Grammar

  1. Whose vs. Who’s

    Apostrophe or no apostrophe, that is the question. Well, to begin to answer that question, whose is the possessive form of the pronoun who, while who’s is a contraction of the words who is or who has. However, many people still find whose and who’s particularly confusing because, in English, an apostrophe followed by an s usually indicates the possessive form of a word. (For example, a purse belonging to a woman is “the woman’s purse.”) Not the case …

  2. Their, There, and They’re

    The trio of their, there, and they’re can flummox writers of all levels. It’s confusing; they are homophones, meaning they have the same pronunciation but differ in meaning and derivation. Even though they sound the same, they aren’t spelled the same . . . and cue the noticeable errors! Let’s explore the correct usages of the three. Their is the possessive case of the pronoun …

  3. Words That Can Ruin Your Sentence

  4. Words Moving From There to Here

  5. How -Able Lets You Expand Your Descriptive Abilities

    -Able is a cool suffix that allows you to describe things in new and interesting ways. Adding -able to a word makes it into an adjective that indicates something or someone is capable of or worthy of something. For instance, if a doughnut is dunkable, that means it can be dipped into a cup of milk or coffee. Verbs With -Able You’ll most often see …

  6. Every English “Rule” Has An Exception: I Before E, Except, Well, A Lot of Things

    A lot of times you’ll come across articles about English grammar that are like “You can do X, but not Y, and if you do Z your writing will be bad and you should feel bad.” OK, ouch. On the one hand, yes, English does have a lot of helpful rules in place that have developed over hundreds of years. And yes, rules help standardize …

  7. USA: Noun or Adjective?

    USA is an abbreviation for the United States of America. US tends to be the more popular way to abbreviate United States. Both of these abbreviations can serve as either adjectives or nouns. However, some style guides prefer United States as the noun form and US as the adjective form. USA USA is a noun because United States of America is a noun. A noun …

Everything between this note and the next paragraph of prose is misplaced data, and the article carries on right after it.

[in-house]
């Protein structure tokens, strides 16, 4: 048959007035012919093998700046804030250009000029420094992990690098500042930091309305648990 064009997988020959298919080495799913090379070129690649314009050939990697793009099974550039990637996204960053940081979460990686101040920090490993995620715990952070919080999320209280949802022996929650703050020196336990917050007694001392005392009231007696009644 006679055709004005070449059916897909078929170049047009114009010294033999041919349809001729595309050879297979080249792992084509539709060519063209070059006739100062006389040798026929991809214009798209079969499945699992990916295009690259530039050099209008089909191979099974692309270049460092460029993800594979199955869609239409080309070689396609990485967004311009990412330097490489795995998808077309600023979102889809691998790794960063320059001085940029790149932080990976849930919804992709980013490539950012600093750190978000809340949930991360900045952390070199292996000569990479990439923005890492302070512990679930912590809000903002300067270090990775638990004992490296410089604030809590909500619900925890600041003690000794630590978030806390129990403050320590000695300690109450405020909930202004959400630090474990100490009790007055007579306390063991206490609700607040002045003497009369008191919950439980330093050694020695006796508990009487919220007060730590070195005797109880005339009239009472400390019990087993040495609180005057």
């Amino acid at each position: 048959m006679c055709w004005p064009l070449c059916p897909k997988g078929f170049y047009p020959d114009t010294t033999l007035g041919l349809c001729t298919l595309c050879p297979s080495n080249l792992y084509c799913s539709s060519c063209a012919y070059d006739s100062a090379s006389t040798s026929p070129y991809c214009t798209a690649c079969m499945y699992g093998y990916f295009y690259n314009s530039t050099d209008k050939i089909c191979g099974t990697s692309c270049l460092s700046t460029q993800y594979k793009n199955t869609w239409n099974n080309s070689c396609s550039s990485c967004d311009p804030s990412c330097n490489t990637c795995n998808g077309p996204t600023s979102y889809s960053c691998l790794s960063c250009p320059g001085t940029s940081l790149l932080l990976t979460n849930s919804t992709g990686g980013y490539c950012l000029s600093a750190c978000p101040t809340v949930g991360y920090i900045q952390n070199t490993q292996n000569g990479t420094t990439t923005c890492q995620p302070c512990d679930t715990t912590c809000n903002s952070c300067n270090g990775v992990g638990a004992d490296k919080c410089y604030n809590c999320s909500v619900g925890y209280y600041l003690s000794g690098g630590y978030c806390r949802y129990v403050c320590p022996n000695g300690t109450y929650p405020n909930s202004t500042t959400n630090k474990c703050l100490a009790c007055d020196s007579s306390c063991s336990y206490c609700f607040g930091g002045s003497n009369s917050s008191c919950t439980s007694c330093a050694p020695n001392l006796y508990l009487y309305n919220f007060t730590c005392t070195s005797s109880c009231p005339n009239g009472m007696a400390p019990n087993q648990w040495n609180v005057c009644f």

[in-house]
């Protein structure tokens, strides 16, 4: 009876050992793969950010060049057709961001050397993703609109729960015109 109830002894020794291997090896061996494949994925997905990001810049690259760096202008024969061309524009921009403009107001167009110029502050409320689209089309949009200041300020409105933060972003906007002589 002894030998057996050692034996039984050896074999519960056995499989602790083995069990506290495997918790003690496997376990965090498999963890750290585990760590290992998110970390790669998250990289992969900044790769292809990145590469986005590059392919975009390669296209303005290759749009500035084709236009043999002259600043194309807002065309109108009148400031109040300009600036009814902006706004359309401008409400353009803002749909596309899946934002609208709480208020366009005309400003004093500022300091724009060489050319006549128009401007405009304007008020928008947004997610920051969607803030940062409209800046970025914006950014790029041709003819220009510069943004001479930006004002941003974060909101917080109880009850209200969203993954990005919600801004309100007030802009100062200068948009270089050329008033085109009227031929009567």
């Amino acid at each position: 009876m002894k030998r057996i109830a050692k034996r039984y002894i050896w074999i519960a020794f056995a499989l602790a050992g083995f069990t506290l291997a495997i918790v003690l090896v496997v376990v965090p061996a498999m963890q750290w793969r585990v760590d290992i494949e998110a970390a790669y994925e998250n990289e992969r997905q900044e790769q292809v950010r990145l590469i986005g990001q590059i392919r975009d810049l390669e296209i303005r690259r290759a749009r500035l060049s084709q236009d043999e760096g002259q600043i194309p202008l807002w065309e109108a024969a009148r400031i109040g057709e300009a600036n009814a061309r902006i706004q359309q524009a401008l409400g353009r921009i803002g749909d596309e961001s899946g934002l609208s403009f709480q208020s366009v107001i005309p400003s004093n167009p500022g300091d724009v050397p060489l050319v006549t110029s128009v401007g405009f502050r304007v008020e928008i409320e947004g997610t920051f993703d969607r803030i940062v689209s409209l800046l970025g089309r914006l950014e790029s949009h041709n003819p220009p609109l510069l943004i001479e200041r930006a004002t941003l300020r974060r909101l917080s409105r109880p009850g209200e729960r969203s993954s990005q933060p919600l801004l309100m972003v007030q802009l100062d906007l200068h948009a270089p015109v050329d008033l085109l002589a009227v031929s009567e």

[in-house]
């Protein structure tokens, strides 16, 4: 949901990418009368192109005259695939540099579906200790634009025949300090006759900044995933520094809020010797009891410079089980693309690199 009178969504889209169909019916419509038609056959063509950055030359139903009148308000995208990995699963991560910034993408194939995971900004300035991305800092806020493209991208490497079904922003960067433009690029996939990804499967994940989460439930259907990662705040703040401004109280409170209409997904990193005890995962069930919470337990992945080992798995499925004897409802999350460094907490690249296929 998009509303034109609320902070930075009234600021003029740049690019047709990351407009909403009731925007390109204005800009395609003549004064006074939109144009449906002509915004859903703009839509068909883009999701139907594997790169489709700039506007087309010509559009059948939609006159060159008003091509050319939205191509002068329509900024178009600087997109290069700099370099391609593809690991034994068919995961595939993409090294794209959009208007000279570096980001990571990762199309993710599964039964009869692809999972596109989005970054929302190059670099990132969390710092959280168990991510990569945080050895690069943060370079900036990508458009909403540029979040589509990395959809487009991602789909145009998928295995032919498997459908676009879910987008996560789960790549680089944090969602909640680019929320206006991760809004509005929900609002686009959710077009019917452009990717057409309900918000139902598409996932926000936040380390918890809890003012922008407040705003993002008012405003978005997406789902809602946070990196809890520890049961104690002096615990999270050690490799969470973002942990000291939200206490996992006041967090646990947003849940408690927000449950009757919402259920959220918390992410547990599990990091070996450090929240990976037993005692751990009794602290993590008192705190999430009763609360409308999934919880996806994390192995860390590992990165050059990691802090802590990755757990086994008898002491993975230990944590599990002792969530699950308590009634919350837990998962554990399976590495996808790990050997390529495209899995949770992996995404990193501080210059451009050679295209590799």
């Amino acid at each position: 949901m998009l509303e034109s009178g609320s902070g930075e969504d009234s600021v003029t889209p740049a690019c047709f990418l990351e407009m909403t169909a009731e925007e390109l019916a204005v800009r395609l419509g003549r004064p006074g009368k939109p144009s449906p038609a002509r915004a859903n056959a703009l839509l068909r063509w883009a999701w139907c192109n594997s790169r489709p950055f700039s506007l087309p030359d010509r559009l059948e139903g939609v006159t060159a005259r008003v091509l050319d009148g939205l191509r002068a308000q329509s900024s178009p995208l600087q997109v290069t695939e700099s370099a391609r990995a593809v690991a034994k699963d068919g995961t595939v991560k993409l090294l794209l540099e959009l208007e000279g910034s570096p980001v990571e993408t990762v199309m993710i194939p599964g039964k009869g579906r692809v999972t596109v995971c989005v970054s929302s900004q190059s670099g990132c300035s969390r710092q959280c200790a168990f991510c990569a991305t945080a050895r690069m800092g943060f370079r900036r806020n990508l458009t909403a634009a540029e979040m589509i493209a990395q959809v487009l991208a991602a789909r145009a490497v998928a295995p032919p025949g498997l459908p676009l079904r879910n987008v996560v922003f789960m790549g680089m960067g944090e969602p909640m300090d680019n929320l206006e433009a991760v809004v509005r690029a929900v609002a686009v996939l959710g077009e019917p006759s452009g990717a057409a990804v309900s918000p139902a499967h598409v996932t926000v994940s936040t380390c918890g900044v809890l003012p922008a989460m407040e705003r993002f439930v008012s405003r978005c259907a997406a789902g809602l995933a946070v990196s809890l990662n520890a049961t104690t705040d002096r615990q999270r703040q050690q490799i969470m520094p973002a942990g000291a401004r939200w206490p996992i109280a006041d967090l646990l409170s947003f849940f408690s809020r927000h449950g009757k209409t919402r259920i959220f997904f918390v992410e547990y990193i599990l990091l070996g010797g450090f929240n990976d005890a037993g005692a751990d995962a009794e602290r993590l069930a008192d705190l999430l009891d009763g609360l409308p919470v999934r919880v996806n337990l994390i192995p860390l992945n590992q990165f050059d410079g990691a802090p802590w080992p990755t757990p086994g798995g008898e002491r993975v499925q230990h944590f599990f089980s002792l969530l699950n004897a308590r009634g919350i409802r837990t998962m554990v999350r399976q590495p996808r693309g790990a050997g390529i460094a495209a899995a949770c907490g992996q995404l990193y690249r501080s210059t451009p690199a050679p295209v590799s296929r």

8. What’s the Word for More Than One Software?

    The word software is a mass noun because it can be used to refer to a mass (or nonspecific number) of computing programs or products. Mass nouns function as both singular and plural nouns. They can describe either one item, multiple items of the same type, or an entire category of items. Some examples include bread, rice, hair, garbage, and ice. It isn’t necessary to add …

  9. 3 Easy Tips for Writing Realistic Dialects

    Dialects are unique ways that people speak within a language. They may be distinguished by special grammar, words, sentence structure, and pronunciation. Dialects may emerge in languages due to differences among regions, classes, or ethnic backgrounds. Many writers use dialects to enhance realism in their stories, especially for characters in specific locations. However, it’s easy to overuse or misuse dialects if you aren’t careful. To …

  10. What Are You Doing, Action Verb?

    Action verbs are typically single words that describe what a person or thing in a sentence does (like run, write, yell, and think). So if it answers the question What is the subject doing? it’s the action verb. In the sentence “John paints the garage,” the subject is John. To find the action verb, ask yourself What is John doing? John paints, so the action …